The following information has been reproduced with permission from the book ‘RURAL‘
(R U Ready for A Life Change), page 41, by author Bernie Webb.
RURAL-Driveways.pdf (PDF 203KB)
In suburbia, a driveway is simply a short length of brick paving, concrete or bitumen enabling you to drive from the road to your garage or carport. On larger properties, a driveway is usually much longer and therefore is going to be much more expensive as well.
How far your house sits from the road will determine the length of your drive. What material your driveway is constructed from will partly be determined by its length. The longer it is the less likely it will be constructed from brick paving, concrete or bitumen due to the large outlay of money required. Longer driveways usually start off as a sandy track that is later ‘upgraded’ with crushed limestone, road base or gravel. Crushed limestone and road base can be quite dusty the drier they become and because the drive is near your house, the dust will invariably drift inside adding to the already accumulating dirt and dust in your home.
After a number of years and when finances can stretch far enough, it is quite common for these types of driveways to be resurfaced with gravel, bitumen or recycled bitumen. Bitumen and recycled bitumen will almost eliminate any dust problems, whereas gravel will only reduce the amount of dust. Of course, we are talking many thousands of dollars to surface a large driveway with recycled bitumen and especially bitumen. As an example, we were quoted $35,000 to have our driveway surfaced with bitumen and the very next day we were quoted $19,000 from another company to have the same driveway, plus an additional area of driveway looping around to the back of the house, to be surfaced with recycled bitumen. We opted for the recycled bitumen and are very pleased with the results. The surface is nearly as hard as bitumen, there is practically no dust and it still retains a slight gravely look to better blend in with the environment. A full bitumen driveway can look a bit ‘over the top’ unless you have a formal garden, which is a bit unlikely on a large property.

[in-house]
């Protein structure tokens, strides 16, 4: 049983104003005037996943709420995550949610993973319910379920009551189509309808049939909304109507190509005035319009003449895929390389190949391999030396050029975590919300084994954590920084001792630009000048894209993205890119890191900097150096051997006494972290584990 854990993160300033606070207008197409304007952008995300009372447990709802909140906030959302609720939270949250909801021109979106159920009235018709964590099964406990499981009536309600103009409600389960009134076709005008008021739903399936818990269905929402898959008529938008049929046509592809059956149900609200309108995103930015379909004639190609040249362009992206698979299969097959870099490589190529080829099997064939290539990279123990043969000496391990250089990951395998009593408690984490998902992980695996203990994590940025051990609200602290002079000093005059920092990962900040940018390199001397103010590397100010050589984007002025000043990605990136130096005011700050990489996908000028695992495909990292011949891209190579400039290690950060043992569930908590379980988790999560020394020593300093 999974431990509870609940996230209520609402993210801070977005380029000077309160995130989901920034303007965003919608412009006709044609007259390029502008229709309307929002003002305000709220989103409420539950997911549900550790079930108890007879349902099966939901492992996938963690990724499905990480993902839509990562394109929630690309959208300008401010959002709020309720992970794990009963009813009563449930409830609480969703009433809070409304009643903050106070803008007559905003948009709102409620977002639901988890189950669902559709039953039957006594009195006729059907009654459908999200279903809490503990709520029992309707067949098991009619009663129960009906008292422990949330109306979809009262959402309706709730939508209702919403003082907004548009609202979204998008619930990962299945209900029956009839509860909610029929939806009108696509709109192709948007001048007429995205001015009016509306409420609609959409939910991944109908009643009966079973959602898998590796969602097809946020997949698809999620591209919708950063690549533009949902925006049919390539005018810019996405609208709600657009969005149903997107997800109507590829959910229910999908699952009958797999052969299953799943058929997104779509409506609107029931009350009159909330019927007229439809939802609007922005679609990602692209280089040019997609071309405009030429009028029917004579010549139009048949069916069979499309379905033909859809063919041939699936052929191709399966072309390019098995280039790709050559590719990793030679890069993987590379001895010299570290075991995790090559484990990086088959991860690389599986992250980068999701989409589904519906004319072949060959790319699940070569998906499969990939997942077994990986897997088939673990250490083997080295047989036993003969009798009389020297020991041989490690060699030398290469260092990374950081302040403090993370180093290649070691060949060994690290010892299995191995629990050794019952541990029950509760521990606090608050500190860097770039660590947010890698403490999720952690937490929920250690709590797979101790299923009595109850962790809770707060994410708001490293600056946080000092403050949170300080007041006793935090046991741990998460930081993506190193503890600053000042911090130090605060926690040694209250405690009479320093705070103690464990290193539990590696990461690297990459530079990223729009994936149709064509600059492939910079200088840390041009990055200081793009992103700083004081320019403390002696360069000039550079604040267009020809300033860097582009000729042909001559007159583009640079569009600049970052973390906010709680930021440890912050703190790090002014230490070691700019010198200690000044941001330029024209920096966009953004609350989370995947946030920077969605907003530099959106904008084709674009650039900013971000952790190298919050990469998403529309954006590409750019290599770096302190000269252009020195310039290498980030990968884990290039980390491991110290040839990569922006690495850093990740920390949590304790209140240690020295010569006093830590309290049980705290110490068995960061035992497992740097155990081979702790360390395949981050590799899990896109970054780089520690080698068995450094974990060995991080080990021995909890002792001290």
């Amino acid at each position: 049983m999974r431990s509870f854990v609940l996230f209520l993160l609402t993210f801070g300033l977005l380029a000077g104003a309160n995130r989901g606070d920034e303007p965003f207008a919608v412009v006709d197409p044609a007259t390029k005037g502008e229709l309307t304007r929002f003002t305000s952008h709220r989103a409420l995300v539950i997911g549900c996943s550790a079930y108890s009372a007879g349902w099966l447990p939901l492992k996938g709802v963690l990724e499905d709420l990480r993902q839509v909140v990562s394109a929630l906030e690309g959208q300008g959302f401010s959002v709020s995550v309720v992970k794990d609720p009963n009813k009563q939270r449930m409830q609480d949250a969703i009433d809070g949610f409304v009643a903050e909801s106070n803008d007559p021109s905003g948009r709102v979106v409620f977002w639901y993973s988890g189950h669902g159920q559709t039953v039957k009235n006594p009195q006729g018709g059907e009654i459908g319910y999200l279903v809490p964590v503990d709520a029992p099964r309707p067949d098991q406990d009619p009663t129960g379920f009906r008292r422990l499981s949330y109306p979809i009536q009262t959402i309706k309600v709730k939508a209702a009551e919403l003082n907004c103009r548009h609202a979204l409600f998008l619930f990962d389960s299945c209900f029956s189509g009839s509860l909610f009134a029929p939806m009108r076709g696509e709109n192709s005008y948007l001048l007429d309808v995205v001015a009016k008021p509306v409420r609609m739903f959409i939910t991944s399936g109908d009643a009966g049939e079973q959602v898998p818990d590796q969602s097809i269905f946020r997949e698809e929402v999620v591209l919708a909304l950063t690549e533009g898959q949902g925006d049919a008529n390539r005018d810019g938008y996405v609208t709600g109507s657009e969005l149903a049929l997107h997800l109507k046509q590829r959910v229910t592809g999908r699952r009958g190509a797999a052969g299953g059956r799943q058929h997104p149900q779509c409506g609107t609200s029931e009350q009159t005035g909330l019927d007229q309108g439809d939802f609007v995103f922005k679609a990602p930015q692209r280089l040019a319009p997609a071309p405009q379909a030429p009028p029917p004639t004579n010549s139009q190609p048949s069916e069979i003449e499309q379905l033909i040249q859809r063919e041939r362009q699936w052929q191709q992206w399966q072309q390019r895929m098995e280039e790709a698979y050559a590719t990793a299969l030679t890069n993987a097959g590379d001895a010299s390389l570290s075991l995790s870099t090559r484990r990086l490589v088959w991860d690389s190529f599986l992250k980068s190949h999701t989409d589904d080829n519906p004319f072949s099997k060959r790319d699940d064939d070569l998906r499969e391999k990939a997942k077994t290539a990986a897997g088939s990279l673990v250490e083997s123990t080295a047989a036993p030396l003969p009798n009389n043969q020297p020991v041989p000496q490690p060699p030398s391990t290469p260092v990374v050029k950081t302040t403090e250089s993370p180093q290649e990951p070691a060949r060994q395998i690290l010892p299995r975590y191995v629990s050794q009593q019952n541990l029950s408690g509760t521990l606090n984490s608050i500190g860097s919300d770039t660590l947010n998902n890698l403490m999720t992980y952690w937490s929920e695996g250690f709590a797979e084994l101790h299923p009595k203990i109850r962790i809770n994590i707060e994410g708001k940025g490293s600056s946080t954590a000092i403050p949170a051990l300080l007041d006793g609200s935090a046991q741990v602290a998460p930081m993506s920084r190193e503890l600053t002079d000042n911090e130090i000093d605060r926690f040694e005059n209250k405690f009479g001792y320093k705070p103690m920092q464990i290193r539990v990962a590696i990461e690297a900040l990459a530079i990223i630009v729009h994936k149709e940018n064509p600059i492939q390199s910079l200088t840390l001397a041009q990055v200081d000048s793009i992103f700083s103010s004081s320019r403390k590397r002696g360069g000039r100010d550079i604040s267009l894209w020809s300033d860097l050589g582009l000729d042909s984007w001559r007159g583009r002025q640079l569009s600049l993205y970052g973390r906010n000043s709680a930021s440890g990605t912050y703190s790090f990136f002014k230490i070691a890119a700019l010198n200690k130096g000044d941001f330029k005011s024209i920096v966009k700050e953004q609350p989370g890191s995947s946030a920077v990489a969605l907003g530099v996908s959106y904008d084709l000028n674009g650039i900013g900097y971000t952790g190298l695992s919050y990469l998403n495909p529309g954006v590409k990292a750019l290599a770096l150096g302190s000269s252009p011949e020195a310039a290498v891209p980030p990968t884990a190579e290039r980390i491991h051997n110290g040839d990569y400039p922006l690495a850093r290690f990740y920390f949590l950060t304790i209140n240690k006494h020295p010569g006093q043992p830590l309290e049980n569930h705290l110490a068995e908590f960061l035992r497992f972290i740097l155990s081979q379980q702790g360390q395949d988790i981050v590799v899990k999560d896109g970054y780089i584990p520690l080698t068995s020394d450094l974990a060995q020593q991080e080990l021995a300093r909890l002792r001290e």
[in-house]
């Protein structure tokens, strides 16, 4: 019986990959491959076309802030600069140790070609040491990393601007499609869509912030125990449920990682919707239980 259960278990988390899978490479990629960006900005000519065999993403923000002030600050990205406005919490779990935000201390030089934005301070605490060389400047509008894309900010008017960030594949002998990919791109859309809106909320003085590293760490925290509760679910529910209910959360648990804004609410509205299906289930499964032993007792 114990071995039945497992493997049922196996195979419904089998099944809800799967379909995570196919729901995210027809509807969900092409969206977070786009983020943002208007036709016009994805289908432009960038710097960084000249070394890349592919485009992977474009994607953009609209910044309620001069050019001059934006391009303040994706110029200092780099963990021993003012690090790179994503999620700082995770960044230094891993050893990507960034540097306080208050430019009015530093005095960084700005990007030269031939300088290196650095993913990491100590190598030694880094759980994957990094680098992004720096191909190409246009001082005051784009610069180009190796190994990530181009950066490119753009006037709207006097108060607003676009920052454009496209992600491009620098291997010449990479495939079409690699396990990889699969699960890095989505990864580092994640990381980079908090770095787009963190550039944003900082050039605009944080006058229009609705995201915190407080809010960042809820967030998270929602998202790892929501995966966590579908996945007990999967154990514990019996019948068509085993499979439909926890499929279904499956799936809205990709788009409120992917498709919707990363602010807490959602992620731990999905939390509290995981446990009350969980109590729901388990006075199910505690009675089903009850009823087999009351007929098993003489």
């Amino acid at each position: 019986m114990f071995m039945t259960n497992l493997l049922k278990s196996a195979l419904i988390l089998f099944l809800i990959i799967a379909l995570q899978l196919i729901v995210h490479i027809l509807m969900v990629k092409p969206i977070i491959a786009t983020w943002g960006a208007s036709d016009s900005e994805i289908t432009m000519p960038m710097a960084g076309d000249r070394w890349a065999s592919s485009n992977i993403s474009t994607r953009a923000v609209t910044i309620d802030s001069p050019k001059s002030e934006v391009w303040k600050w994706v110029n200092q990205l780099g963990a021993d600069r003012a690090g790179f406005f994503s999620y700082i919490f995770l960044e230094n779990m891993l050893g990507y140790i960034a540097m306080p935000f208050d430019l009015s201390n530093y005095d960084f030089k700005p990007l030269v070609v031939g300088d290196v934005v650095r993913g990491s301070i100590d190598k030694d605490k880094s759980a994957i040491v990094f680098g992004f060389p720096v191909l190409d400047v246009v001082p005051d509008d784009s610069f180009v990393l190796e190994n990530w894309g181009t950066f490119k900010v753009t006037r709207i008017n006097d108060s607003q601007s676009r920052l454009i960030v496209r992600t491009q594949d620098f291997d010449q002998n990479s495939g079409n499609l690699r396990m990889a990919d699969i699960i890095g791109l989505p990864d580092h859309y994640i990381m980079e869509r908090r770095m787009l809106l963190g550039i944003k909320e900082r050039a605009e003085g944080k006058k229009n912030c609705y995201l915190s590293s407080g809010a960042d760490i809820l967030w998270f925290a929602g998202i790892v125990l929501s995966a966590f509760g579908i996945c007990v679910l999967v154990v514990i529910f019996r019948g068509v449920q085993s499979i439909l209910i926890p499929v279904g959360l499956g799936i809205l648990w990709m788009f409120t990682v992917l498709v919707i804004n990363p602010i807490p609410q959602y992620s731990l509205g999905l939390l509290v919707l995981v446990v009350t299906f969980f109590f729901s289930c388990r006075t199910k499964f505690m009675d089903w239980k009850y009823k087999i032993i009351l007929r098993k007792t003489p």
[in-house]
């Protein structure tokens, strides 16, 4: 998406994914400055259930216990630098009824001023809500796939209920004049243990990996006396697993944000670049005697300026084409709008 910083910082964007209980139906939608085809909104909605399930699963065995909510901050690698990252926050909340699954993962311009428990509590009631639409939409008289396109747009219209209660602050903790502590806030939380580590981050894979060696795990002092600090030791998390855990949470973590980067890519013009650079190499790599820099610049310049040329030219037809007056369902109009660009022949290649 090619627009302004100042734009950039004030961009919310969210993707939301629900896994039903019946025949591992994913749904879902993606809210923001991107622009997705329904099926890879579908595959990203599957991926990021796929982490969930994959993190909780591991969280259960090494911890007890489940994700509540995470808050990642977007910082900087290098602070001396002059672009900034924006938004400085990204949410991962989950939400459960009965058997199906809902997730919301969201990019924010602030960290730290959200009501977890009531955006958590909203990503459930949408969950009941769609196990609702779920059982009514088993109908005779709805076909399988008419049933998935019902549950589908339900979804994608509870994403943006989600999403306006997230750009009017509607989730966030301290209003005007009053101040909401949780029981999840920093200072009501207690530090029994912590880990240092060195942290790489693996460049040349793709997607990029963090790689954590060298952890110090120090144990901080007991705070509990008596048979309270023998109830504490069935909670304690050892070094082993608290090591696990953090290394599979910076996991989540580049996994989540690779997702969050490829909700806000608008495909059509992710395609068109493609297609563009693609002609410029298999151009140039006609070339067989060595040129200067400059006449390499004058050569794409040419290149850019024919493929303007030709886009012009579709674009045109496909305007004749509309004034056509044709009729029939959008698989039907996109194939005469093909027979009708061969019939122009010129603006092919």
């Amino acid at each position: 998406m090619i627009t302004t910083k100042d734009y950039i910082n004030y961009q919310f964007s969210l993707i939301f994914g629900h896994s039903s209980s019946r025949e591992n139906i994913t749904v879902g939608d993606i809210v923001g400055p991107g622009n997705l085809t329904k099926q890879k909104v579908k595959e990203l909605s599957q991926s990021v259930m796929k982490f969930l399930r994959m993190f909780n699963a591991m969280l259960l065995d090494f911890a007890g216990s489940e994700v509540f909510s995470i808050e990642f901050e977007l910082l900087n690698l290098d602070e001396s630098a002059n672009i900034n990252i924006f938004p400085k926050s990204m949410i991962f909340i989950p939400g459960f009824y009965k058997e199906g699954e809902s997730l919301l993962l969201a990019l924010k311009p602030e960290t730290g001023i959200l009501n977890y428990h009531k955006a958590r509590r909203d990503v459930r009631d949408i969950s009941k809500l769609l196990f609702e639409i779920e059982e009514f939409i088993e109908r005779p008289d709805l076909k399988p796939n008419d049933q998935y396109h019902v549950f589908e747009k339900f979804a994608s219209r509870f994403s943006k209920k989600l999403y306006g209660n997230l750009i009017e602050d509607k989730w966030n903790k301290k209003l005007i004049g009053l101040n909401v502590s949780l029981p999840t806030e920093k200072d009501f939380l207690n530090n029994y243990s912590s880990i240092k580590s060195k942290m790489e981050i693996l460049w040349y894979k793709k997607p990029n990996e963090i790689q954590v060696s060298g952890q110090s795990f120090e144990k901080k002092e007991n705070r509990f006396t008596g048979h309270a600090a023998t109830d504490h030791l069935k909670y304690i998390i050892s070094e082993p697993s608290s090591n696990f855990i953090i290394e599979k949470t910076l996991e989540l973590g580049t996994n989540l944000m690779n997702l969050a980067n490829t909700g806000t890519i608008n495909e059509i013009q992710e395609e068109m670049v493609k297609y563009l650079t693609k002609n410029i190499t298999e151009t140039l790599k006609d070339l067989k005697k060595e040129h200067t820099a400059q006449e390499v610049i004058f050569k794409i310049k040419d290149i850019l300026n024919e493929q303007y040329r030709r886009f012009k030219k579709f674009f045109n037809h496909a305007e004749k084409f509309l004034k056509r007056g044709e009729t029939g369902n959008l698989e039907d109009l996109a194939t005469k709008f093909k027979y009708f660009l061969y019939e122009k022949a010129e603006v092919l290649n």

When constructing a driveway or when you are going to have your driveway resurfaced, it is a good time to bury some lengths of conduit or storm water pipe under the drive in strategic locations in case you may wish to pass reticulation, low voltage wiring, ‘temporary’ 240V extension leads etc. under the driveway at a later date.
In the course of my job I have driven up other people’s driveways towing a trailer, often long and winding, only to discover that there is no turning circle or other means of turning around, necessitating reversing with trailer all the way back to and on to the road. Remember we are talking about properties of a hectare or more, there is lots of room, so please incorporate a turning circle or loop driveway (see photo at left), a ‘U’ shaped driveway with two entrances or at the very least, a large area to turn around in. This is also a good time to mention that you will occasionally be visited by various types of trucks delivering all sorts of items. This is yet another reason why a driveway with a generous sized turning circle and with enough headroom clear of overhanging trees etc. is essential. As you may own, now or in the future, a boat, horse float and/or caravan, the site layout and size of your driveway will also affect how easy it is or isn’t to manoeuvre said boat, horse float or caravan into or out of its storage location.